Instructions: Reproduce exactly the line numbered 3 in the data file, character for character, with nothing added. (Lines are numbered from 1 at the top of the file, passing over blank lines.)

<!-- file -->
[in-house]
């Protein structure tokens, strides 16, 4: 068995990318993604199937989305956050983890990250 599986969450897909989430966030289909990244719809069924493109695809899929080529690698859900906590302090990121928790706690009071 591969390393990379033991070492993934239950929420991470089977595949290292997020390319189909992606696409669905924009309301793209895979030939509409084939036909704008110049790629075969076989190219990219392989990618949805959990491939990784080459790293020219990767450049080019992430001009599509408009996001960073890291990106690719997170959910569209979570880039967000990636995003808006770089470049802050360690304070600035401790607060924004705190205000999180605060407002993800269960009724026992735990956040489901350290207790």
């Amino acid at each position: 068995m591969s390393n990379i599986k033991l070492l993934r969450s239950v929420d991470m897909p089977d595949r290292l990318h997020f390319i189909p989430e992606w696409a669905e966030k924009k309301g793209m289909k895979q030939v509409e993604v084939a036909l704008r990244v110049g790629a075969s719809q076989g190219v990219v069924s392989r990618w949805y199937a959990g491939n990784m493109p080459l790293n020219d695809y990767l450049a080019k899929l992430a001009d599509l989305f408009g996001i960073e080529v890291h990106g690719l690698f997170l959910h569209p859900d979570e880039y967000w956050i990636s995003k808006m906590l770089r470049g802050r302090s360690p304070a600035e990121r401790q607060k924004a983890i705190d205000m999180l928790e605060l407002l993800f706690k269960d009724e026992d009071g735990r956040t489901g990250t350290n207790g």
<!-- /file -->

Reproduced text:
């Amino acid at each position: 068995m591969s390393n990379i599986k033991l070492l993934r969450s239950v929420d991470m897909p089977d595949r290292l990318h997020f390319i189909p989430e992606w696409a669905e966030k924009k309301g793209m289909k895979q030939v509409e993604v084939a036909l704008r990244v110049g790629a075969s719809q076989g190219v990219v069924s392989r990618w949805y199937a959990g491939n990784m493109p080459l790293n020219d695809y990767l450049a080019k899929l992430a001009d599509l989305f408009g996001i960073e080529v890291h990106g690719l690698f997170l959910h569209p859900d979570e880039y967000w956050i990636s995003k808006m906590l770089r470049g802050r302090s360690p304070a600035e990121r401790q607060k924004a983890i705190d205000m999180l928790e605060l407002l993800f706690k269960d009724e026992d009071g735990r956040t489901g990250t350290n207790g």